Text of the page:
In an interview with GA Voice, Bradshaw at first denied making the call, but later admitted that she did.
“I told (Thomas) I do not believe someone like that should be teaching art to children,” she says.
Bradshaw also re-iterated the family had not given permission for the play to be written. Finster-Guinn did not return phone calls.
Sherer is frustrated with the controversy, especially since he is simply the subject of the play – and not its author.
“You don’t say those things (about someone) unless you have evidence,” he says. “I have never painted adults having sex, much less with boys.”
He is not sure how to handle the situation, but he does feel like he has been targeted by the family because he is openly gay.
“At this point, I simply want to be left alone,” he says. “I don’t want to catch the brick on the head.”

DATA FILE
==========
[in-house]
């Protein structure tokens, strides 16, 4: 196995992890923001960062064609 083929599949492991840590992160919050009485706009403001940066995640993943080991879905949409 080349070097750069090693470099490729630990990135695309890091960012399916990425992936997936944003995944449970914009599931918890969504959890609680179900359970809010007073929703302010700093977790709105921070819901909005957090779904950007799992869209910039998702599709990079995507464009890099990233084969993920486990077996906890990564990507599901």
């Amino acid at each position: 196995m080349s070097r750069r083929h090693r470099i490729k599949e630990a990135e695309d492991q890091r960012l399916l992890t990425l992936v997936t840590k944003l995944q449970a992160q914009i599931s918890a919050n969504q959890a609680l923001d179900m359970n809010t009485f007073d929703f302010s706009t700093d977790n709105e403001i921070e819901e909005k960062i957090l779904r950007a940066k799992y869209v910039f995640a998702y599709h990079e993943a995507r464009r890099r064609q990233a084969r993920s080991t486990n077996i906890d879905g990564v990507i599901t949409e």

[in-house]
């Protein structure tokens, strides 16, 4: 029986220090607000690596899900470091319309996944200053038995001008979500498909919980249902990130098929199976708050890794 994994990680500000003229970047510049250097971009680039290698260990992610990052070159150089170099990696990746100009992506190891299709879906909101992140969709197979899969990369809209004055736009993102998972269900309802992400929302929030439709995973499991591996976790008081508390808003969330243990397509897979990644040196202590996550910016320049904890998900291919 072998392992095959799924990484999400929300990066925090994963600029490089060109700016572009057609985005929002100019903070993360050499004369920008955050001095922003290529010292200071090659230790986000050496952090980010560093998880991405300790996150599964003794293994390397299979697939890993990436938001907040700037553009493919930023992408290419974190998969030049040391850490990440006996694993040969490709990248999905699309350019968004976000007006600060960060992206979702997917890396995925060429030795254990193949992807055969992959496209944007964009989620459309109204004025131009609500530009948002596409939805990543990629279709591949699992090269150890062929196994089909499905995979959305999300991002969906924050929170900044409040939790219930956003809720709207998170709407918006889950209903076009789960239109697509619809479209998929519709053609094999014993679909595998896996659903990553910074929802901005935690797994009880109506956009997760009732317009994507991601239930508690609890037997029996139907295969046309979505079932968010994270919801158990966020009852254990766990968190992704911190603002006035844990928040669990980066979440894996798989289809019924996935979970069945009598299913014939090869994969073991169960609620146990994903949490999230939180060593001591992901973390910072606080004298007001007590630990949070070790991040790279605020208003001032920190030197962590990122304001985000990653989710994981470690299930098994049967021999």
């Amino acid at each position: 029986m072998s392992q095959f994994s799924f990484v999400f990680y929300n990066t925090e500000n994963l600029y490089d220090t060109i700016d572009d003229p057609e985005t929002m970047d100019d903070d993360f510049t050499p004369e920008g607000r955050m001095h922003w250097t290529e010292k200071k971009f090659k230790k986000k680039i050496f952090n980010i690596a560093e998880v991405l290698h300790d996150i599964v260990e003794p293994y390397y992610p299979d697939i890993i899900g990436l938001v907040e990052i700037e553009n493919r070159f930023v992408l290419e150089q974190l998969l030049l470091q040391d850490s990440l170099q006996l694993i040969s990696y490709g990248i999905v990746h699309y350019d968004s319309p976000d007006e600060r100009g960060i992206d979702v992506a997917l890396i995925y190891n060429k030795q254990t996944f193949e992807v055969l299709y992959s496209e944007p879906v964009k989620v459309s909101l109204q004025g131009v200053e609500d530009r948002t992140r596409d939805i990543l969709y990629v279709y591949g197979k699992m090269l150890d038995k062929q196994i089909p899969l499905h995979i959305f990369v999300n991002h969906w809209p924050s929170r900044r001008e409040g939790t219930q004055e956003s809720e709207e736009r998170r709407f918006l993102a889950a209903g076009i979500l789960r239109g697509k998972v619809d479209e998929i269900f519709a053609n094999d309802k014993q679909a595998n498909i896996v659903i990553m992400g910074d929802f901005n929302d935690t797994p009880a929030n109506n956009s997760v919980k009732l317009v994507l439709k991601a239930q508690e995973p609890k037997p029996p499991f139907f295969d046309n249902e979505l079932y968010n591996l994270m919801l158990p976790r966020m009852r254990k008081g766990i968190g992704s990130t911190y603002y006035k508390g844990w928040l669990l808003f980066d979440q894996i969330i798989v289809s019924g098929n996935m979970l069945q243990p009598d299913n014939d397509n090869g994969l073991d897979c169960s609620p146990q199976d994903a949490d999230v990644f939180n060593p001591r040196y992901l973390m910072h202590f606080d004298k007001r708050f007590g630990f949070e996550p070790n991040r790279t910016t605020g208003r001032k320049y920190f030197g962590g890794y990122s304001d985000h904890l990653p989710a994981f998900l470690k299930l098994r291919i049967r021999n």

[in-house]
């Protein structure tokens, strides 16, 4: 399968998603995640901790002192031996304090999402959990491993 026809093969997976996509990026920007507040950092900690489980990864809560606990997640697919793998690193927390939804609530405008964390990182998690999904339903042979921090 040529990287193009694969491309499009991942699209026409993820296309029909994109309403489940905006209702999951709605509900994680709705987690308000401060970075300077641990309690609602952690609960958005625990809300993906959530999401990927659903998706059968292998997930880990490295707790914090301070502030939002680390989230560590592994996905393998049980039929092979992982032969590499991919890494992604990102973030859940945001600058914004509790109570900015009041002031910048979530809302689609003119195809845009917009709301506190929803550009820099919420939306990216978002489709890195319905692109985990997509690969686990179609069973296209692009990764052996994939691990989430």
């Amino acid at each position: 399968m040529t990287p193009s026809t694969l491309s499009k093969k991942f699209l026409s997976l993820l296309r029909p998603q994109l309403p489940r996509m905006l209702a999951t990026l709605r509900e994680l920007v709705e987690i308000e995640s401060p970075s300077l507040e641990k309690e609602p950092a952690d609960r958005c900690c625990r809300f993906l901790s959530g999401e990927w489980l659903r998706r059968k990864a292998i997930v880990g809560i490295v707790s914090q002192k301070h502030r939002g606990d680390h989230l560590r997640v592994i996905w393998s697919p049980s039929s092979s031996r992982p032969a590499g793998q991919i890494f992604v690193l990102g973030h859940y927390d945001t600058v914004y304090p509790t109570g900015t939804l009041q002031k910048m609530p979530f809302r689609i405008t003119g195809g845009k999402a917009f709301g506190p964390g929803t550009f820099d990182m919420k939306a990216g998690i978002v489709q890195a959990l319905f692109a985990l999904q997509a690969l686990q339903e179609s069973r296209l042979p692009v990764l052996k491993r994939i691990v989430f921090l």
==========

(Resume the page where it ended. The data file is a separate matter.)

‘Both artists and both Southerners’
Sherer recalls meeting Finster-Guinn at Finster’s folk art garden Paradise Garden in Summerville, Ga., and says “she did not like me then.” He finds it ironic that neither Finster-Guinn nor Bradshaw have seen or read the play.
Sherer has displayed his art around the world and from 1992-1997 worked as the gallery owner of the Lowe Gallery. He has been with KSU for a decade and has always been out to his students and administration – and has never had any difficulty. In 2007, he started a scholarship on campus for openly LGBT art students.
Sherer’s artworks can be seen at www.robertsherer.com and purchased in Atlanta at Kibbee Gallery. Sales go toward endowing the Robert Sherer LGBT Scholarship.